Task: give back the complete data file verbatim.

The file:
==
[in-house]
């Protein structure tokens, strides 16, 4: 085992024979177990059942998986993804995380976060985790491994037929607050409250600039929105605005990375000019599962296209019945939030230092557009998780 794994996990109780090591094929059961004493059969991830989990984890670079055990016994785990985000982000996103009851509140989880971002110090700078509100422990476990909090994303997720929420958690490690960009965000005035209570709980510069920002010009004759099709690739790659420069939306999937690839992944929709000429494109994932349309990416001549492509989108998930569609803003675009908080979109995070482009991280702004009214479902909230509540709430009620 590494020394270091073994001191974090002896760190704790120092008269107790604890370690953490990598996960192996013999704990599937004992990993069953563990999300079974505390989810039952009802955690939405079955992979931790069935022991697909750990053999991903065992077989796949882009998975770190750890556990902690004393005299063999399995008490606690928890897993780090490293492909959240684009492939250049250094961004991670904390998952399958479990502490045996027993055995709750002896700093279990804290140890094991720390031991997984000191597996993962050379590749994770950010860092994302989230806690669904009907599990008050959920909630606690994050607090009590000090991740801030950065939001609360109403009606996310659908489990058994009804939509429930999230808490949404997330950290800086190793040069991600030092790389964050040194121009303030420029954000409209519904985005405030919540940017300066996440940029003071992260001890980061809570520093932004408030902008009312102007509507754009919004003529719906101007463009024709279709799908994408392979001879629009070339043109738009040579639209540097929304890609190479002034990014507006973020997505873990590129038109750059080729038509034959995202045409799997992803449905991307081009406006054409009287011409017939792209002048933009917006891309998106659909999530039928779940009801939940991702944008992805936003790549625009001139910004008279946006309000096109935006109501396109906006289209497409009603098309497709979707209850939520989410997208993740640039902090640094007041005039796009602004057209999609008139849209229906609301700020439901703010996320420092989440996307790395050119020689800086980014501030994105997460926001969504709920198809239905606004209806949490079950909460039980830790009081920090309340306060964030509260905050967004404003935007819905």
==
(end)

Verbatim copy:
[in-house]
């Protein structure tokens, strides 16, 4: 085992024979177990059942998986993804995380976060985790491994037929607050409250600039929105605005990375000019599962296209019945939030230092557009998780 794994996990109780090591094929059961004493059969991830989990984890670079055990016994785990985000982000996103009851509140989880971002110090700078509100422990476990909090994303997720929420958690490690960009965000005035209570709980510069920002010009004759099709690739790659420069939306999937690839992944929709000429494109994932349309990416001549492509989108998930569609803003675009908080979109995070482009991280702004009214479902909230509540709430009620 590494020394270091073994001191974090002896760190704790120092008269107790604890370690953490990598996960192996013999704990599937004992990993069953563990999300079974505390989810039952009802955690939405079955992979931790069935022991697909750990053999991903065992077989796949882009998975770190750890556990902690004393005299063999399995008490606690928890897993780090490293492909959240684009492939250049250094961004991670904390998952399958479990502490045996027993055995709750002896700093279990804290140890094991720390031991997984000191597996993962050379590749994770950010860092994302989230806690669904009907599990008050959920909630606690994050607090009590000090991740801030950065939001609360109403009606996310659908489990058994009804939509429930999230808490949404997330950290800086190793040069991600030092790389964050040194121009303030420029954000409209519904985005405030919540940017300066996440940029003071992260001890980061809570520093932004408030902008009312102007509507754009919004003529719906101007463009024709279709799908994408392979001879629009070339043109738009040579639209540097929304890609190479002034990014507006973020997505873990590129038109750059080729038509034959995202045409799997992803449905991307081009406006054409009287011409017939792209002048933009917006891309998106659909999530039928779940009801939940991702944008992805936003790549625009001139910004008279946006309000096109935006109501396109906006289209497409009603098309497709979707209850939520989410997208993740640039902090640094007041005039796009602004057209999609008139849209229906609301700020439901703010996320420092989440996307790395050119020689800086980014501030994105997460926001969504709920198809239905606004209806949490079950909460039980830790009081920090309340306060964030509260905050967004404003935007819905």